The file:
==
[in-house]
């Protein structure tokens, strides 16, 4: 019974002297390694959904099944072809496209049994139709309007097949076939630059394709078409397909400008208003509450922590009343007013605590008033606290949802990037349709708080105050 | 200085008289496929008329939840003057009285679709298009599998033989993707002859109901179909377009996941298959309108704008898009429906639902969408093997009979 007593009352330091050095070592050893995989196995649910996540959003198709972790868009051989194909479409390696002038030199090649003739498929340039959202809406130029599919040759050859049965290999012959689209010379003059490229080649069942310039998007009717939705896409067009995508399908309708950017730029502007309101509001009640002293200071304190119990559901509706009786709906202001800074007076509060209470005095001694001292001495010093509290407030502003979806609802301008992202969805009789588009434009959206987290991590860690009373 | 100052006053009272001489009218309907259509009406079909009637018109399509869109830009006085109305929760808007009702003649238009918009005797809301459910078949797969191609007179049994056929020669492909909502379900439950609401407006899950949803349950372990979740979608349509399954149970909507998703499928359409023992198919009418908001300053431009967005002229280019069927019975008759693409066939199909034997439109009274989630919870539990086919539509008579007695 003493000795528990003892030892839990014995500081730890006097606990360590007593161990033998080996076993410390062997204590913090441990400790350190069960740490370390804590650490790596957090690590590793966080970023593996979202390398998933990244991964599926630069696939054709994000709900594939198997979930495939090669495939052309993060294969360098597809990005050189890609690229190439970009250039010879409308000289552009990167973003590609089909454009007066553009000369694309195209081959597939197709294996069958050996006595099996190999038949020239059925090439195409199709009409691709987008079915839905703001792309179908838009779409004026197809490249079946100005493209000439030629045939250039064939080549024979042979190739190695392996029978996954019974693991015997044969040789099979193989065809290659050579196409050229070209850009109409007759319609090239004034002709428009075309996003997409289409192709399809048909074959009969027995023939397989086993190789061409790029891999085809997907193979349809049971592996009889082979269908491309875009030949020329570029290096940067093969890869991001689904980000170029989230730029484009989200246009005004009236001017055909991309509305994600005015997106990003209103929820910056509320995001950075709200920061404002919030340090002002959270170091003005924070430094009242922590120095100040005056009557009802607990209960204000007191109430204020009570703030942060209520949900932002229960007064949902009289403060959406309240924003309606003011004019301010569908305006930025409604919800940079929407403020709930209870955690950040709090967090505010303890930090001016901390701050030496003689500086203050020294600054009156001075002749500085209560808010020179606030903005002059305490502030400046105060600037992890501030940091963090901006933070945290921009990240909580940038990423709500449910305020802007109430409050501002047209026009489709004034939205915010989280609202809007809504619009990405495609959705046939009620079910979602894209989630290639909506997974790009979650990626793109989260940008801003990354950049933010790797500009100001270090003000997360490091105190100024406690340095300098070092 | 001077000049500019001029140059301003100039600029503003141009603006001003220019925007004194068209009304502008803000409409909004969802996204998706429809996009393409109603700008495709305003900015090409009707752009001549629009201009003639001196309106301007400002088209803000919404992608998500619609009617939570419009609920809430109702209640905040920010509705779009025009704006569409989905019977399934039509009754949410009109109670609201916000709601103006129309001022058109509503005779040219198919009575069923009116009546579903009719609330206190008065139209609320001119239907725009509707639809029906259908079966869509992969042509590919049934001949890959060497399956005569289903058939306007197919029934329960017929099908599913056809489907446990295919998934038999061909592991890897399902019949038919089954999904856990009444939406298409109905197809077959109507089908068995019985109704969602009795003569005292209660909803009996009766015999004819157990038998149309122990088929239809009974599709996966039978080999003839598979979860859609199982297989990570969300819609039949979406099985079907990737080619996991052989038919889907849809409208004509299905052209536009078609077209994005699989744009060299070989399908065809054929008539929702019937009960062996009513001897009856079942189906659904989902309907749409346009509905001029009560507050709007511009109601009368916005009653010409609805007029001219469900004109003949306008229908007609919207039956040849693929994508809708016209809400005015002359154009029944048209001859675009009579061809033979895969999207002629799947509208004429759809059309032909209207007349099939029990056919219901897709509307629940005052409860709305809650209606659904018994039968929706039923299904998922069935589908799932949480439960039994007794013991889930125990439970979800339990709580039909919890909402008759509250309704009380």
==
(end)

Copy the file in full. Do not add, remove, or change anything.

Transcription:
[in-house]
């Protein structure tokens, strides 16, 4: 019974002297390694959904099944072809496209049994139709309007097949076939630059394709078409397909400008208003509450922590009343007013605590008033606290949802990037349709708080105050 | 200085008289496929008329939840003057009285679709298009599998033989993707002859109901179909377009996941298959309108704008898009429906639902969408093997009979 007593009352330091050095070592050893995989196995649910996540959003198709972790868009051989194909479409390696002038030199090649003739498929340039959202809406130029599919040759050859049965290999012959689209010379003059490229080649069942310039998007009717939705896409067009995508399908309708950017730029502007309101509001009640002293200071304190119990559901509706009786709906202001800074007076509060209470005095001694001292001495010093509290407030502003979806609802301008992202969805009789588009434009959206987290991590860690009373 | 100052006053009272001489009218309907259509009406079909009637018109399509869109830009006085109305929760808007009702003649238009918009005797809301459910078949797969191609007179049994056929020669492909909502379900439950609401407006899950949803349950372990979740979608349509399954149970909507998703499928359409023992198919009418908001300053431009967005002229280019069927019975008759693409066939199909034997439109009274989630919870539990086919539509008579007695 003493000795528990003892030892839990014995500081730890006097606990360590007593161990033998080996076993410390062997204590913090441990400790350190069960740490370390804590650490790596957090690590590793966080970023593996979202390398998933990244991964599926630069696939054709994000709900594939198997979930495939090669495939052309993060294969360098597809990005050189890609690229190439970009250039010879409308000289552009990167973003590609089909454009007066553009000369694309195209081959597939197709294996069958050996006595099996190999038949020239059925090439195409199709009409691709987008079915839905703001792309179908838009779409004026197809490249079946100005493209000439030629045939250039064939080549024979042979190739190695392996029978996954019974693991015997044969040789099979193989065809290659050579196409050229070209850009109409007759319609090239004034002709428009075309996003997409289409192709399809048909074959009969027995023939397989086993190789061409790029891999085809997907193979349809049971592996009889082979269908491309875009030949020329570029290096940067093969890869991001689904980000170029989230730029484009989200246009005004009236001017055909991309509305994600005015997106990003209103929820910056509320995001950075709200920061404002919030340090002002959270170091003005924070430094009242922590120095100040005056009557009802607990209960204000007191109430204020009570703030942060209520949900932002229960007064949902009289403060959406309240924003309606003011004019301010569908305006930025409604919800940079929407403020709930209870955690950040709090967090505010303890930090001016901390701050030496003689500086203050020294600054009156001075002749500085209560808010020179606030903005002059305490502030400046105060600037992890501030940091963090901006933070945290921009990240909580940038990423709500449910305020802007109430409050501002047209026009489709004034939205915010989280609202809007809504619009990405495609959705046939009620079910979602894209989630290639909506997974790009979650990626793109989260940008801003990354950049933010790797500009100001270090003000997360490091105190100024406690340095300098070092 | 001077000049500019001029140059301003100039600029503003141009603006001003220019925007004194068209009304502008803000409409909004969802996204998706429809996009393409109603700008495709305003900015090409009707752009001549629009201009003639001196309106301007400002088209803000919404992608998500619609009617939570419009609920809430109702209640905040920010509705779009025009704006569409989905019977399934039509009754949410009109109670609201916000709601103006129309001022058109509503005779040219198919009575069923009116009546579903009719609330206190008065139209609320001119239907725009509707639809029906259908079966869509992969042509590919049934001949890959060497399956005569289903058939306007197919029934329960017929099908599913056809489907446990295919998934038999061909592991890897399902019949038919089954999904856990009444939406298409109905197809077959109507089908068995019985109704969602009795003569005292209660909803009996009766015999004819157990038998149309122990088929239809009974599709996966039978080999003839598979979860859609199982297989990570969300819609039949979406099985079907990737080619996991052989038919889907849809409208004509299905052209536009078609077209994005699989744009060299070989399908065809054929008539929702019937009960062996009513001897009856079942189906659904989902309907749409346009509905001029009560507050709007511009109601009368916005009653010409609805007029001219469900004109003949306008229908007609919207039956040849693929994508809708016209809400005015002359154009029944048209001859675009009579061809033979895969999207002629799947509208004429759809059309032909209207007349099939029990056919219901897709509307629940005052409860709305809650209606659904018994039968929706039923299904998922069935589908799932949480439960039994007794013991889930125990439970979800339990709580039909919890909402008759509250309704009380």